For the A TO Z CHALLENGE, I’m blogging for 26 days in April (except Sundays) based on the alphabet, and my theme is #foodiefiction, inspired mostly by the foods of Singapore.
T is for tutu kueh
There’s a kind of magic to kueh tutu. Unlike most snacks, manufactured in a factory far away, packaged in some crinkly plastic with garish colours, this one is made right in front of you. It is an art, a performance almost, of a tutu kueh seller. And Ling sometimes felt like she was on stage doing the dance of the tutu kueh.
Except her tutu wasn’t the floaty fairytale one that ballerinas wore. It was instead a delicate white steamed cake with an orange-red filling.
She would scoop the finely ground rice flour into the metal mould, leaving a slight indentation in the middle for the filling. Then depending on the customer’s preference, either some ground peanuts or coconut cooked with sugar was placed in the hollow. More finely ground flour on top to cover. Then the whole thing was overturned onto a square of muslin and onto the steamer. One two three, would fit nicely on one steamer.
The lid went back on the steamer and while it steamed, she would continue her little dance. A sprinkle of white, a centre of orange-red, another shower of white. Then onto the white cloth and into the steamer.
Her feet tapped away behind the cart. She had an internal soundtrack that repeated in her head whenever an order for tutu kueh came in. It had the right beat and the right rhythm for all her movements required to make the sweet treat. She swayed a little to the unheard beat when she completed her moves. Then stopped for a heartbeat, closed her eyes, then that was when she knew the steaming process was done and the kuehs were ready.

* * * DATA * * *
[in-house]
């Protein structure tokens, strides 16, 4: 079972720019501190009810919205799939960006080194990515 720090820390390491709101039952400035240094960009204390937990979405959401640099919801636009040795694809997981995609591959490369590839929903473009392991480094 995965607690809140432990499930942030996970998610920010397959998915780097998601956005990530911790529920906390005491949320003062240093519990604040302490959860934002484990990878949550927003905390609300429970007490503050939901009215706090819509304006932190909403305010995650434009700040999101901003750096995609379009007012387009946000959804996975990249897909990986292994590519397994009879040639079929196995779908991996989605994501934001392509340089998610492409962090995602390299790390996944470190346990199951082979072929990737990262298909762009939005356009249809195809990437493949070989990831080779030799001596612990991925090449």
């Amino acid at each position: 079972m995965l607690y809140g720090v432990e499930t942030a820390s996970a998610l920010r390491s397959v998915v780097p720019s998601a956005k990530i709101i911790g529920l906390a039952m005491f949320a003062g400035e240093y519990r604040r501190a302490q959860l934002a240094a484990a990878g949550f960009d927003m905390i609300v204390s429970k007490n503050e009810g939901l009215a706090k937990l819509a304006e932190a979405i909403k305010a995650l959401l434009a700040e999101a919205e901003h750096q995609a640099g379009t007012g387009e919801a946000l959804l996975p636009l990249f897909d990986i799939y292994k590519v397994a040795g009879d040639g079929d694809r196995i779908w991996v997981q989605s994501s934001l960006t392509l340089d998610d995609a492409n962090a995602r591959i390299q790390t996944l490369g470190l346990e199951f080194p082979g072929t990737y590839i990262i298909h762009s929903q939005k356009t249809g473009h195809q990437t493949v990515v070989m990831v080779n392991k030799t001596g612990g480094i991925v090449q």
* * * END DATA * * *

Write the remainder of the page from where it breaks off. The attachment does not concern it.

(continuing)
The tutu kueh tune had no words and not much of a melody either. Ling often didn’t feel like her life amounted to much but when a customer asked for an order of kueh tutu, it felt like a sparkle went through her and brought her to life, turned her into the Kueh Tutu Princess. When she handed over the sweet white flowers of cake, and received money in exchange, her brilliance faded and she went back to being just Ling again.
Kueh Tutu or Tutu Kueh is a traditional Singaporean snack. It used to be quite common when I was growing up in Singapore in the 1980s and 1990s. I don’t live in Singapore now but when I returned for visits, it’s not something that seems as common as before. Which is a pity as it is such a delicious treat. As a kid I always disdained the coconut version, much preferring the crunchy sweet peanut filling, so I don’t actually remember eating a coconut kueh tutu. A similar dessert is putu piring, which only has coconut filling, is shaped in a larger, flatter disc, and doesn’t use a flower mould.
Apparently it is known as ‘tutu’ because of the sound that the steamer made. Although I’ve never heard any kueh tutu steamer make that sound before!
Have you eaten a similar steamed sweet cake?
This reminded me of the old uncle at a tutu stall in Jurong West who would always sway with vigour as he made his tutu kuehs. I loved eating the peanut ones when I was a kid and would examine every tutu to make sure I get the right ones. Now I enjoy both the peanut and coconut versions, so all’s good 🙂
I used to eat these EVERY single time I went to Vivo City. There was a stall in the food court upstairs. Sucha great post!
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